Pod (2015) *
D: Mickey Keating
C: Dean Cates, Brian Morvant, Lauren Ashley Carter, Larry Fessenden
Plot Synopsis: A family intervention goes horrifically awry within the snowy confines of an isolated lake house.
Review: In this day & age, it's been said that you have to grab the audience's attention within the first 2-5 minutes. This has often resulted in writers & directors tacking on an opening sequence which usually involves a character encountering some kind of malevolent entity or person.
In Pod's opening sequence, we witness a character who come across some kind of force that rips his dog to shreds. This character grabs his gun and we know that some kind of confrontation has ensured. From there, we proceed to a story involving a brother & sister confronting their mentally unstable brother who claims that he's captured some kind of evil pod that's locked away in the basement.
For two third's of the running time, the characters argue about whether there's an evil pod or not. It's not a bad premise, but since the opening has already clued audiences into that there's indeed an evil force at work, we already know that something's locked away in the basement. Any element of surprise or mystery surrounding whether this pod exists or not is rendered useless since we already know it does.
So for 50 or so minutes, viewers are stuck waiting for the characters to catch up to what the audience already knows. The characters aren't so much characters, but bystanders who are there to either doubt what's going on, to be caught in the middle or to convince others of what's going on. The cast gives it a go, but they're stuck with weak material. However, that's no excuse for doing something more. The performances are predictable, so they should've done something unexpected to liven things up.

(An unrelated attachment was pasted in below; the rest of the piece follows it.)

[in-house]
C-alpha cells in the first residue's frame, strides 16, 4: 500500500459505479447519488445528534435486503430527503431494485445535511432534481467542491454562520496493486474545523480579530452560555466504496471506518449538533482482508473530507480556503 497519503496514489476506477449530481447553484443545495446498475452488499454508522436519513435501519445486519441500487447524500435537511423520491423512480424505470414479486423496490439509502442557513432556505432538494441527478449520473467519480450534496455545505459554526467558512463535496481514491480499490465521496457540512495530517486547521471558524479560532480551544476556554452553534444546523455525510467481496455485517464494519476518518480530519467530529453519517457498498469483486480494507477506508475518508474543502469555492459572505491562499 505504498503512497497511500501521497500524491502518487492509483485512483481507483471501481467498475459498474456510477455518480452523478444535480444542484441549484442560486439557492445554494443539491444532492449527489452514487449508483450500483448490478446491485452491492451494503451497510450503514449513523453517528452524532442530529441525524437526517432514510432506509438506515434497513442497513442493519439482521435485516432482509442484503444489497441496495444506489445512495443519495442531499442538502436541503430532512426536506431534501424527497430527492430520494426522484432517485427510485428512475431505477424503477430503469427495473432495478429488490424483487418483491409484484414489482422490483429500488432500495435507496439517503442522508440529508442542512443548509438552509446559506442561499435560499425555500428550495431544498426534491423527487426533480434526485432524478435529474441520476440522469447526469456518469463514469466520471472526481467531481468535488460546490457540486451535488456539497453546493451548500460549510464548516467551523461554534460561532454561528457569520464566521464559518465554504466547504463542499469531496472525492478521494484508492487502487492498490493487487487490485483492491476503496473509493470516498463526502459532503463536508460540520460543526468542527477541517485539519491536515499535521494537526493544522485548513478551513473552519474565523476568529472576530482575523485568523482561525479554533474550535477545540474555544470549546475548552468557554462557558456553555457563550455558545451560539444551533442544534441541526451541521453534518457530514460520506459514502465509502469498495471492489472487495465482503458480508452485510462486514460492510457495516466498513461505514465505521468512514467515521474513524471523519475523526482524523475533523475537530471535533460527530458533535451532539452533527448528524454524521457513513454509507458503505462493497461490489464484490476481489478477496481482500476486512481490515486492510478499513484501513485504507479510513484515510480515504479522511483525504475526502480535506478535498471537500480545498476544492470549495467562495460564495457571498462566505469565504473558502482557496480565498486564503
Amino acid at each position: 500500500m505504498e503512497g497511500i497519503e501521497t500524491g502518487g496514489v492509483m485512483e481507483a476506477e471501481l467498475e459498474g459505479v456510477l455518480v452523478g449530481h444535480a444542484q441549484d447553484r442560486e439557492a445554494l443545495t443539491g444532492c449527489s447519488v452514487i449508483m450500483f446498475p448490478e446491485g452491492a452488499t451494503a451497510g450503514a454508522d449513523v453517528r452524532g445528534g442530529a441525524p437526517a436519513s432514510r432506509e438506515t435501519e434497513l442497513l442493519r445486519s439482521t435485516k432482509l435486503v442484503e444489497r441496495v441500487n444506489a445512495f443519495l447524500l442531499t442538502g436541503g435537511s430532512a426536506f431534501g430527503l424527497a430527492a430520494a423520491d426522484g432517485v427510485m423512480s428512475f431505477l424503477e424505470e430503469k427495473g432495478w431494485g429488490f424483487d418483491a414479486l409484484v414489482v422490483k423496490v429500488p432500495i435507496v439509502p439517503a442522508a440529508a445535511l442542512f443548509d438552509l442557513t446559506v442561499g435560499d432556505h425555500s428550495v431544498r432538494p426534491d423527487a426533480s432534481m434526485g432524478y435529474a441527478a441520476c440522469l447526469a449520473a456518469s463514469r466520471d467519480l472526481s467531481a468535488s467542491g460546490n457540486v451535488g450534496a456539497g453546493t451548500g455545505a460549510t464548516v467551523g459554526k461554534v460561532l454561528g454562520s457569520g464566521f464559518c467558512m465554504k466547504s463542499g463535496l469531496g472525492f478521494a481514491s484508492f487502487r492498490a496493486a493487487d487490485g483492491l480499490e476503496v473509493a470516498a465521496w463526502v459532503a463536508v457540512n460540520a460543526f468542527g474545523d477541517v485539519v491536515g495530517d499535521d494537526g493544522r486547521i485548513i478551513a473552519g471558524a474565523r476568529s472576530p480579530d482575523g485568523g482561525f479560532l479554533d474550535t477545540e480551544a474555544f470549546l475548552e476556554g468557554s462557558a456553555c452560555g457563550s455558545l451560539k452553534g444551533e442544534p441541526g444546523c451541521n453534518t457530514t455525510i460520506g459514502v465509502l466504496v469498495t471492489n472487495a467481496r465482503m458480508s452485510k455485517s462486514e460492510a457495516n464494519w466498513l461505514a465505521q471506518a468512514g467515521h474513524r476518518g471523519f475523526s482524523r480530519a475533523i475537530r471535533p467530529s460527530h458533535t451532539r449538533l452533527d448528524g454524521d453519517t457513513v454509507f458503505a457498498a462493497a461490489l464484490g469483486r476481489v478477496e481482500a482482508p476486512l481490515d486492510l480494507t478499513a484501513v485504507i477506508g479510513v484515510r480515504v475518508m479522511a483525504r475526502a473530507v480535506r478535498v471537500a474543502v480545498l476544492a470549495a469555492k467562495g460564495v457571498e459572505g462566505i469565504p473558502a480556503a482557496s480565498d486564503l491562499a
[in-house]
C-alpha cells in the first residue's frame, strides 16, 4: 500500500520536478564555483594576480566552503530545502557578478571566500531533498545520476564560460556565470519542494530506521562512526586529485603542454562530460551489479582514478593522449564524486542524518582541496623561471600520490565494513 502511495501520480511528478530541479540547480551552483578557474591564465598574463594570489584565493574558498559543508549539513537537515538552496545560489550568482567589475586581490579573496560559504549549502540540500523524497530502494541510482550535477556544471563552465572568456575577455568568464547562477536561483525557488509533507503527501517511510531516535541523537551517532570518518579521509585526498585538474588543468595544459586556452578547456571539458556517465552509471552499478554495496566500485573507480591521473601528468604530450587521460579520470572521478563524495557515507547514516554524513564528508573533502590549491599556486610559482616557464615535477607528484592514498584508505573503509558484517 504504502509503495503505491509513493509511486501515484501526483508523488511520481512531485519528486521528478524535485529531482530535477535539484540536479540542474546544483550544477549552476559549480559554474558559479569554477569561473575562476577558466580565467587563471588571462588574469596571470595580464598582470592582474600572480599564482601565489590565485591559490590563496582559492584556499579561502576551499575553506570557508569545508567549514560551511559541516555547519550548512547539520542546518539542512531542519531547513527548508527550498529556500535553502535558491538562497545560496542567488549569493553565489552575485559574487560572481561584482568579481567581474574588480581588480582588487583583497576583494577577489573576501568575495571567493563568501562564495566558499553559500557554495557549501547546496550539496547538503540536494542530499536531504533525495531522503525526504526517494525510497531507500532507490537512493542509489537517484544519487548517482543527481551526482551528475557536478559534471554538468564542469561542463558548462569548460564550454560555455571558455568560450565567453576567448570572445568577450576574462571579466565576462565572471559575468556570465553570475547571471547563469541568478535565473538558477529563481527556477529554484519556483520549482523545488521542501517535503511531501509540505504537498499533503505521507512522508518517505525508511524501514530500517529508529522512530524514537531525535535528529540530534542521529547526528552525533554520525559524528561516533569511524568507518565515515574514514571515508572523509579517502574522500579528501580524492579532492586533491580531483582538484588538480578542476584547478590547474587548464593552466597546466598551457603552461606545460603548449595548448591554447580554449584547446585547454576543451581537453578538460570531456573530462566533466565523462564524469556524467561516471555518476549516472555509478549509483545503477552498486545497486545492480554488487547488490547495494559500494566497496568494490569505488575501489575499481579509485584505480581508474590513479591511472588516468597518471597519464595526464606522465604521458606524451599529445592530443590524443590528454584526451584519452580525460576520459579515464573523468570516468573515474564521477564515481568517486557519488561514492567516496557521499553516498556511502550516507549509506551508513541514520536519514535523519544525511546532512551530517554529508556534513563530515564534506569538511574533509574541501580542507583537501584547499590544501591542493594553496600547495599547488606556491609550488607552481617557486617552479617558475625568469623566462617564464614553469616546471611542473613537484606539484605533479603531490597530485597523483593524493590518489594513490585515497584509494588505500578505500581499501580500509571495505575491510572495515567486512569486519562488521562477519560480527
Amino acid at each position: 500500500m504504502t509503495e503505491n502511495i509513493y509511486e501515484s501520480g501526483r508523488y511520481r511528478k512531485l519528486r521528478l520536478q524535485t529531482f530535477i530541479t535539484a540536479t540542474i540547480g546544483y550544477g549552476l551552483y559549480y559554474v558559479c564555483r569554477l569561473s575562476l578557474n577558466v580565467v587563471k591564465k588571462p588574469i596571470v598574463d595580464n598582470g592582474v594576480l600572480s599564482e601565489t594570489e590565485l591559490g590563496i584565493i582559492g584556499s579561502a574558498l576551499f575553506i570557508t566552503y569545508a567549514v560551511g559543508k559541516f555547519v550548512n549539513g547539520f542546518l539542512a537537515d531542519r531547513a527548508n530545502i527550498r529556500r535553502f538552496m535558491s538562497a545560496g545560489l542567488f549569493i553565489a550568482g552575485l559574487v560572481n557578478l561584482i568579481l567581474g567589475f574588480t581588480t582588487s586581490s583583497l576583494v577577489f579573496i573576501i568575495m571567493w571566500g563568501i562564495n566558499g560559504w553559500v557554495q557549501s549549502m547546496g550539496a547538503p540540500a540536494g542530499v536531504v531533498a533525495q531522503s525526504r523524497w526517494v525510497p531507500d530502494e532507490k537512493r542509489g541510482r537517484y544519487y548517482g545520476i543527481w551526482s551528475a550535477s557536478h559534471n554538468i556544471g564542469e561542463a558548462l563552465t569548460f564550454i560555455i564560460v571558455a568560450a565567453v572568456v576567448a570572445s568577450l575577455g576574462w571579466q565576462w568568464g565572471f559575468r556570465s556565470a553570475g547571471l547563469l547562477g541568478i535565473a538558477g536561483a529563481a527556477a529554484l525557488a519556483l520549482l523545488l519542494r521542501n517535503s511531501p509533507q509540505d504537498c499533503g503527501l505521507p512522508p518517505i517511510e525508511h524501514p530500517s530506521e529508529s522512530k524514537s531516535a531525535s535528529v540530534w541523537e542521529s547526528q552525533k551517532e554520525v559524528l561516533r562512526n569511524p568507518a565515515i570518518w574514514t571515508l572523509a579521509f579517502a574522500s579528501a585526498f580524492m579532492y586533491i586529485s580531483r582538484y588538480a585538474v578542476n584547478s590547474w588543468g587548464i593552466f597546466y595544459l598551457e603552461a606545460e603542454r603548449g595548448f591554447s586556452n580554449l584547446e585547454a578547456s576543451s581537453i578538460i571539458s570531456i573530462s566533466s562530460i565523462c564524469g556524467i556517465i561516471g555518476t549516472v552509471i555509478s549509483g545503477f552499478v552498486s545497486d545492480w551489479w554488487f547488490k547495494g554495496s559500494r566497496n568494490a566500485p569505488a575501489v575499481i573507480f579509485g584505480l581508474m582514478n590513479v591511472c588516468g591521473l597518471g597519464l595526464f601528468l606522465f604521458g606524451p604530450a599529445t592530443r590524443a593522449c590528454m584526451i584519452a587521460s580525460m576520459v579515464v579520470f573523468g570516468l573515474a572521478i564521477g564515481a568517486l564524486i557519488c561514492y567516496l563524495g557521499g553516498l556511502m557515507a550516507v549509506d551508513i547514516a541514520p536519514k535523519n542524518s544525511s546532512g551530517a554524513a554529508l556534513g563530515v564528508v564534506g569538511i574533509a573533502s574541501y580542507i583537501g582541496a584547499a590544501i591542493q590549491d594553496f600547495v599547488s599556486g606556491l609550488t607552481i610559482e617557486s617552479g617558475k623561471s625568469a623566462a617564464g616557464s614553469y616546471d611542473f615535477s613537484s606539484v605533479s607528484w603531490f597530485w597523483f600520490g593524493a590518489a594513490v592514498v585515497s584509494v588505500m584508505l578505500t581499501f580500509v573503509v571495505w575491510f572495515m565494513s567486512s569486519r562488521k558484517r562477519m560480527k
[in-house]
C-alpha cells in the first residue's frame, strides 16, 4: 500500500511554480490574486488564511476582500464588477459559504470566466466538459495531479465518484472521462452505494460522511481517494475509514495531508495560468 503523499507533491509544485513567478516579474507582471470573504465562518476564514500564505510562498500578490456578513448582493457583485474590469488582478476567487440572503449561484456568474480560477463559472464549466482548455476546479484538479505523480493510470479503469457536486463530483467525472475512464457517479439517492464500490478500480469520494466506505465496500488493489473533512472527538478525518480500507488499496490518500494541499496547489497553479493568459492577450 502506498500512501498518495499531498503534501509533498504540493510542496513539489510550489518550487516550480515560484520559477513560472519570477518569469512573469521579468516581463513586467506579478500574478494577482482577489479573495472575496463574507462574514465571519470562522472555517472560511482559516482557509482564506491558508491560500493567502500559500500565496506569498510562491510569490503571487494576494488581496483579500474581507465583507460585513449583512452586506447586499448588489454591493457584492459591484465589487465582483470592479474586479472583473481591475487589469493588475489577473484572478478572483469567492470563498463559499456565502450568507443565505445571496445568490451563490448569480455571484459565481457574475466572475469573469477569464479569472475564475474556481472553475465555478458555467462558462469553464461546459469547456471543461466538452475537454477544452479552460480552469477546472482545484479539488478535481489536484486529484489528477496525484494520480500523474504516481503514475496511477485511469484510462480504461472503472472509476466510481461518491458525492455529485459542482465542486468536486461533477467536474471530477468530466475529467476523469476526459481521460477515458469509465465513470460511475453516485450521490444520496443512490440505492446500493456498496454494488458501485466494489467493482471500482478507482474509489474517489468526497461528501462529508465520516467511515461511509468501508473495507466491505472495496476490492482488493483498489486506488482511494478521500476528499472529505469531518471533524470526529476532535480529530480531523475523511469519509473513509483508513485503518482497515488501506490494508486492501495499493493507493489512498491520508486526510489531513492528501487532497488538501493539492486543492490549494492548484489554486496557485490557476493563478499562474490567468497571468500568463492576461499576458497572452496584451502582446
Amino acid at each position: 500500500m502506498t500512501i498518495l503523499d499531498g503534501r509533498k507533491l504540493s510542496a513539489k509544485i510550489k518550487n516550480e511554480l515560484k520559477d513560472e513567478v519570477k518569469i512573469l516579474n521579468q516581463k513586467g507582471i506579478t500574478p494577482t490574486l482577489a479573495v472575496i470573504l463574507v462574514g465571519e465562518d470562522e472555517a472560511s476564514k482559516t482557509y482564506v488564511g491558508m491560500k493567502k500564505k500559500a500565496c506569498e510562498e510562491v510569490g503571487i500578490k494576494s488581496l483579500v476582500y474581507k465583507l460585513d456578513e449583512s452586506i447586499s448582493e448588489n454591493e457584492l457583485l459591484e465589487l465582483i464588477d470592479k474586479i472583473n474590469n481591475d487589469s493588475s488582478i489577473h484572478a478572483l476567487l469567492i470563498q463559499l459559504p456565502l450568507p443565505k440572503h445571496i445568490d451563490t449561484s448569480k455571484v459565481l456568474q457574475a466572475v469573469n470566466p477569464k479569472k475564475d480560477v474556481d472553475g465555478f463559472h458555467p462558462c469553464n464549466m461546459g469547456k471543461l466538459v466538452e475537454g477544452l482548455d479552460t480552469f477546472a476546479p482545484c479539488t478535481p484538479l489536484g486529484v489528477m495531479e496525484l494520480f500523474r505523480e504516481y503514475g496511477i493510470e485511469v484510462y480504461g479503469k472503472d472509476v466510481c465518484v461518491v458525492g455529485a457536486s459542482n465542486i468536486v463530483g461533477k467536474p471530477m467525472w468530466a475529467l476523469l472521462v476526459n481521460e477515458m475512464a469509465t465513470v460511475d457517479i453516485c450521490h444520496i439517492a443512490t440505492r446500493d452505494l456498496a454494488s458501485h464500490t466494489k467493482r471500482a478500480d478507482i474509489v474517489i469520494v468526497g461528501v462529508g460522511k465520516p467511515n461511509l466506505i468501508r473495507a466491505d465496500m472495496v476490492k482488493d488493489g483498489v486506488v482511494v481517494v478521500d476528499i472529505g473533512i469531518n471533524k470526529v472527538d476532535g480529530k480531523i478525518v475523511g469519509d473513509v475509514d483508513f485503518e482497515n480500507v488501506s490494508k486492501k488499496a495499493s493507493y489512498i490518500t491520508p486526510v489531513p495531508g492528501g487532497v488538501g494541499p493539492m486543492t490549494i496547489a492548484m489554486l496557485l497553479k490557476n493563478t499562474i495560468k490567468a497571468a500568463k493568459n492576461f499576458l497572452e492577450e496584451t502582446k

In terms of production values, the special effects are acceptable. There's some striking cinematography. The set decoration is effective at conveying the mental instability of the brother. Overall, from a technical prospective, this is a perfectly serviceable film. However, perfectly serviceable isn't good enough.
The script is fundamentally flawed. So the technical elements are the only shot that this has at any kind of redemption. Pod lacks the interesting color palate of the original Halloween, the maniac camera work of the original Evil Dead, the realistic set decoration of the original Texas Chain Saw Massacre, the stand out special effects or surprising performance of Betsy Palmer in the original Friday the 13th.
I cite these films for a particular reason, because they were all low budget films that in some way transcended their respective sub-genre in the horror world. Pod frustrates me in the worst way, not because of the story, which is admittedly weak, but because it feels like the players involved with this production coasted along on good enough, instead of trying to give us their best. [R] 78 minutes.
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